53. Of a walking-stick or cane, which deserves our notice, or people would not prove so wedded to them. It is not a mere fancy ; there is a real utility in having one, not only as a weapon of self-defence against all manner of attacks from men and animals, but, as a regulator of the locomotive vibrations of the body and limbs, it does a real service, as also by taking off some of the weight of the body from the lower limbs, and taxing the upper extremity, which grasps the stick. Davis says— The use of a stick may serve partially, and only partially, to combine the action of the upper limbs in the exercise of walking." Those who are used to much writing, or wish to preserve their right hand in working trim for using the artistical pencil, &c., would avoid, by using a stick, that swelling of the hand which general exercise always produces. The handle of the stick should be at a right angle with the shaft, and not a mere knob or steam-turned bend. A good hazel, with the handle worked out of the root, comes up nearest to the mark for durability, lightness, general service, and economy. A small brass ferril, tightly fitted on, saves the wear and tear. A stick should not be too tall. We are indebted to a friend of the quill for these useful suggestions on the practice of the stick. We advise the selection of a good light cane in preference to a heavy walking-stick. A cane of a large calibre (one of the Malaccas is the best, though expensive) will give you all the support you can want towards the end of the day, not always unwelcome, whilst from its lightness, through the whole day, it will do all but carry itself-á companion never leaning too heavy on your arm. The last make of umbrellas appears very inviting to use, as they are very little heavier than a stick, the ribs being made of fine-drawn steel. Of the comfort of an umbrella in a soaking wet, we need not speak, nor of their comparative inutility in a high wind, except you mean to try the “ aerial principle" of flight. Every one has a predilection for or against a thing in matters of taste and comfort: some never go without one, some never use one by any chance. We can only bow our head and say, de gustibus non disputandum est.However, there is one point touching the steel ribs to umbrellas, viz., that they are more likely to attract lightning than wbalebone, especially if any part of the steel has been uncovered from the varnish, or has got rubbed bright, as at the points.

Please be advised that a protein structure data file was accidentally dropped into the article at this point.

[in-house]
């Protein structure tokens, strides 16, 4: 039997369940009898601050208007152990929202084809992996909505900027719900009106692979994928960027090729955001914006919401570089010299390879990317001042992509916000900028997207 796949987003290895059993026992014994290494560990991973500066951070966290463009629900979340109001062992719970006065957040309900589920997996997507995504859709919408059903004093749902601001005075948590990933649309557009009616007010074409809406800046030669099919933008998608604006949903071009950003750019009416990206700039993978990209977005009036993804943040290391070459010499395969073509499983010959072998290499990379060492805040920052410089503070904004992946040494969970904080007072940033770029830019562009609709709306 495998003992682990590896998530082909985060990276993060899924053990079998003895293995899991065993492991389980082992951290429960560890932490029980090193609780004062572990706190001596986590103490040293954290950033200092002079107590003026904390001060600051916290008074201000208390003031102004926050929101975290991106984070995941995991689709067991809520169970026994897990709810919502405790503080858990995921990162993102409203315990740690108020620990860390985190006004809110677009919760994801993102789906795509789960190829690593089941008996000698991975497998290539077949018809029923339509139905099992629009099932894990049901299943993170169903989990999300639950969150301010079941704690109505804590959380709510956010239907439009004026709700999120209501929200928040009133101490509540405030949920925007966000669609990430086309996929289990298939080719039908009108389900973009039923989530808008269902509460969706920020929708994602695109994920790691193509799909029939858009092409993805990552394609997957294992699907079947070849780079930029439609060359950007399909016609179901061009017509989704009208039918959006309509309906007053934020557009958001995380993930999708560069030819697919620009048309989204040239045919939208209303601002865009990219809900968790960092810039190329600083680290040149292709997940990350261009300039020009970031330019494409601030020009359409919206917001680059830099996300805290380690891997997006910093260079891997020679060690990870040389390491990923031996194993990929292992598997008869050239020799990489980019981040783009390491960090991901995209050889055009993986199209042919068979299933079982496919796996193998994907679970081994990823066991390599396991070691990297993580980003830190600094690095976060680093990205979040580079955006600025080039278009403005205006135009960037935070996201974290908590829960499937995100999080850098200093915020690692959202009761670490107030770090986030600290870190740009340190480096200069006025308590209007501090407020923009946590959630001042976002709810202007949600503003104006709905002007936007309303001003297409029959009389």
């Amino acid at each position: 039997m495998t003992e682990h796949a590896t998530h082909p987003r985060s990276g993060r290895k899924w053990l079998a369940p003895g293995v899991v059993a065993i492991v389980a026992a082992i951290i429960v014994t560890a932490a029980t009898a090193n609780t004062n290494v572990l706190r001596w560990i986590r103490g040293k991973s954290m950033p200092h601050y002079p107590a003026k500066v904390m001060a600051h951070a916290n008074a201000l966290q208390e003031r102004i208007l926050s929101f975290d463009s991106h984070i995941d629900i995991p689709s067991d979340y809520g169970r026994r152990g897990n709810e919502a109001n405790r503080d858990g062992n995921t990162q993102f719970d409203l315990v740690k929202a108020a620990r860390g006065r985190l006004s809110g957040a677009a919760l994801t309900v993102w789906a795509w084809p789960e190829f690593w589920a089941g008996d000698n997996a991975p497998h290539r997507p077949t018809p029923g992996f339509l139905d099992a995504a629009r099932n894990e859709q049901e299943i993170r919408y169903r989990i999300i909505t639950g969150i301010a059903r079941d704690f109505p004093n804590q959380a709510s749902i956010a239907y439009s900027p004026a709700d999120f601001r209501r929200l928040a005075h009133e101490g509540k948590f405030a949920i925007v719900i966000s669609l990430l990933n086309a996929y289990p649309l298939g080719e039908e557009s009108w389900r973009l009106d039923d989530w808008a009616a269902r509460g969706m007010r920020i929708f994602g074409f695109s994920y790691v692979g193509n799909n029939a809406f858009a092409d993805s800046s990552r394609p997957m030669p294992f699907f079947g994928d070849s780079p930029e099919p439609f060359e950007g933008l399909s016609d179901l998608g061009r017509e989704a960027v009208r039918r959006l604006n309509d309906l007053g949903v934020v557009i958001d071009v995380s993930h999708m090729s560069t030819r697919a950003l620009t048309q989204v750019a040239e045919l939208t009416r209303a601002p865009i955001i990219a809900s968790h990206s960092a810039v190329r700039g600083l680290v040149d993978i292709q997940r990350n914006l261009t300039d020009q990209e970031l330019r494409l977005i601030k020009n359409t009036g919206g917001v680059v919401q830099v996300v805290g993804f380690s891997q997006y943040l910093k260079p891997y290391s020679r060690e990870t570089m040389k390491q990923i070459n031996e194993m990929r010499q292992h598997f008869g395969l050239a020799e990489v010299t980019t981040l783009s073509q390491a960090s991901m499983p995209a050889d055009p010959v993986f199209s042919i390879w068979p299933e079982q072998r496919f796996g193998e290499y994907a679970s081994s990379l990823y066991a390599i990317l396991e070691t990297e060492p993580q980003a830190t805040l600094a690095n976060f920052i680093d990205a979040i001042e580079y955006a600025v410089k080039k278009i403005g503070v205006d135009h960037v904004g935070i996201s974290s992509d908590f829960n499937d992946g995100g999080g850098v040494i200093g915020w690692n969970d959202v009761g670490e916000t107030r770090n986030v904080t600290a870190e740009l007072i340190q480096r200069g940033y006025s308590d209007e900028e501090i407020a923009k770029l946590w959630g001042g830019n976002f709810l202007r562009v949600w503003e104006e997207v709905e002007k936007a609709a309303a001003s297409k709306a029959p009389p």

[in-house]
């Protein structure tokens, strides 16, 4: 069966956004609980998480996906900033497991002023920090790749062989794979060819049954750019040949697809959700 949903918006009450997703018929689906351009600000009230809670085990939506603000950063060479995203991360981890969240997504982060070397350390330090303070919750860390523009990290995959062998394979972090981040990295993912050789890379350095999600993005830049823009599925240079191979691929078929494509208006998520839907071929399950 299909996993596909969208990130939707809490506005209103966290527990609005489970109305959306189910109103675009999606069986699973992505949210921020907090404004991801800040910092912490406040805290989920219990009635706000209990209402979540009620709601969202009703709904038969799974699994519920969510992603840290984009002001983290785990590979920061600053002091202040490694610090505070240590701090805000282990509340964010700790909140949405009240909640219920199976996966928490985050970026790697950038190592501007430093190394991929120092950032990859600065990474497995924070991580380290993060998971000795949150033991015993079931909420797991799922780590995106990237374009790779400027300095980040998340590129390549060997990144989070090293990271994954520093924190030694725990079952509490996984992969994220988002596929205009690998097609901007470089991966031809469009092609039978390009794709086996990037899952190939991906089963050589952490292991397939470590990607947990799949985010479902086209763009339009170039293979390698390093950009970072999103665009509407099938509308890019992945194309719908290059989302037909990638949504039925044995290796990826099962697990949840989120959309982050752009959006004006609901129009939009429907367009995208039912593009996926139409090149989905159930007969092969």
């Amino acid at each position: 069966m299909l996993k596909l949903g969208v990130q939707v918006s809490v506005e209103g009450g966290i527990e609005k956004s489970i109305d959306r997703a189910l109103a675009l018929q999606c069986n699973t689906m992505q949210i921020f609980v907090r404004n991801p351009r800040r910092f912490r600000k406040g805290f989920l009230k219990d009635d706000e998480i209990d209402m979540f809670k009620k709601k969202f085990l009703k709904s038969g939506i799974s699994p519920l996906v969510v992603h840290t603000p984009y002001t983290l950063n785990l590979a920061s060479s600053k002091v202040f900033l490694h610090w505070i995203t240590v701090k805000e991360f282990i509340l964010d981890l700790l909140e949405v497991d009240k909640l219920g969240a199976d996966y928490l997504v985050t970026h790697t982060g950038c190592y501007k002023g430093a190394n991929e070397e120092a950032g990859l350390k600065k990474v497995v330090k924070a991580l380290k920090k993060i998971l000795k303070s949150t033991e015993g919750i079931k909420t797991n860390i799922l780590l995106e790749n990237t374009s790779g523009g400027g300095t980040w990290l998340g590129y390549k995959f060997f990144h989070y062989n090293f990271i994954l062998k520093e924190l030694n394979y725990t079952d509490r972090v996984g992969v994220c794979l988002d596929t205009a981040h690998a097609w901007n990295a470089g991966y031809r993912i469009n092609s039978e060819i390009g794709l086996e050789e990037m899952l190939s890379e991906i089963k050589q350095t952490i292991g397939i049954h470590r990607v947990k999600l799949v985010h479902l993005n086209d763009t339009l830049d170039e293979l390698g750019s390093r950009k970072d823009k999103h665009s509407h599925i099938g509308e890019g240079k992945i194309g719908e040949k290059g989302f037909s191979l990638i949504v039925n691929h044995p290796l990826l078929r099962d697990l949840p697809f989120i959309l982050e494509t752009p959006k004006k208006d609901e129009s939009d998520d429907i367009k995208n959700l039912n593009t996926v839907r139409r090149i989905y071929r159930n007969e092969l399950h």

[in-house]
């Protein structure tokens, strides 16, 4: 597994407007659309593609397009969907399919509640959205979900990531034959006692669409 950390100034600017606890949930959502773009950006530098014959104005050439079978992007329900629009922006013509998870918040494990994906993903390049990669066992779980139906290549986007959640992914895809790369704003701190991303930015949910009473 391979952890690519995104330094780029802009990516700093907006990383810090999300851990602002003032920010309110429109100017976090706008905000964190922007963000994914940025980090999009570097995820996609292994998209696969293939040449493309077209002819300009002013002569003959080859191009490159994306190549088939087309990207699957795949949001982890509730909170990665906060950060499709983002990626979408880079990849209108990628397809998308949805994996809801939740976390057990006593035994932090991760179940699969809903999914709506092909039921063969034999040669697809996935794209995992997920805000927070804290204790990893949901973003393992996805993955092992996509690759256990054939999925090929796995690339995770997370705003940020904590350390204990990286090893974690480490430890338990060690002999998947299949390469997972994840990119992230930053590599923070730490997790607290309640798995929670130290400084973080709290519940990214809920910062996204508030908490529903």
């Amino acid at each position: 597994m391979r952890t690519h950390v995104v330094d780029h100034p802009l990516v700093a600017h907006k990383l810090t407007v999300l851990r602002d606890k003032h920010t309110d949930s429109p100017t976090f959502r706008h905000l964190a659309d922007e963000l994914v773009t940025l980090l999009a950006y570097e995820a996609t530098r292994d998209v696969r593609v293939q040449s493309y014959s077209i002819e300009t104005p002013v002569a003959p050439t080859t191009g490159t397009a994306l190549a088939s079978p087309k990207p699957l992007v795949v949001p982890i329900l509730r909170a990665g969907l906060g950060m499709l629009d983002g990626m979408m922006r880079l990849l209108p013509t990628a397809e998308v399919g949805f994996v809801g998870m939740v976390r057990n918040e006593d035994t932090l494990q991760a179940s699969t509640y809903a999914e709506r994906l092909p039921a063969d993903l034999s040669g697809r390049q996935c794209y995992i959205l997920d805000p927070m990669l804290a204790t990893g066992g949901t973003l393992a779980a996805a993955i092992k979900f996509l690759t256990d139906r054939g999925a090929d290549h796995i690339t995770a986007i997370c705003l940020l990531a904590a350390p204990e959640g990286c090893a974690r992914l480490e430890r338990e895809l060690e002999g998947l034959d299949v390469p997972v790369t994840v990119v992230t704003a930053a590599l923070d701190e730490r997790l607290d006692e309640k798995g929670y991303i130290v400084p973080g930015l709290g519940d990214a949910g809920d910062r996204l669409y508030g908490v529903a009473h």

54. We can hardly leave off without equipping our knight-errant with a pair of gloves, though he does not require the " spur"; and of gloves there is one kind far before all other for walking, and for weather fair or wet, hot or cold: it is the “ Woodstock,” or doe-skin-a glove that will wash and wear better than any (absorbing perspiration), and keep the hands from suffering by the weather-changes. Belts are used by some. Parties are better without, unless corpulent.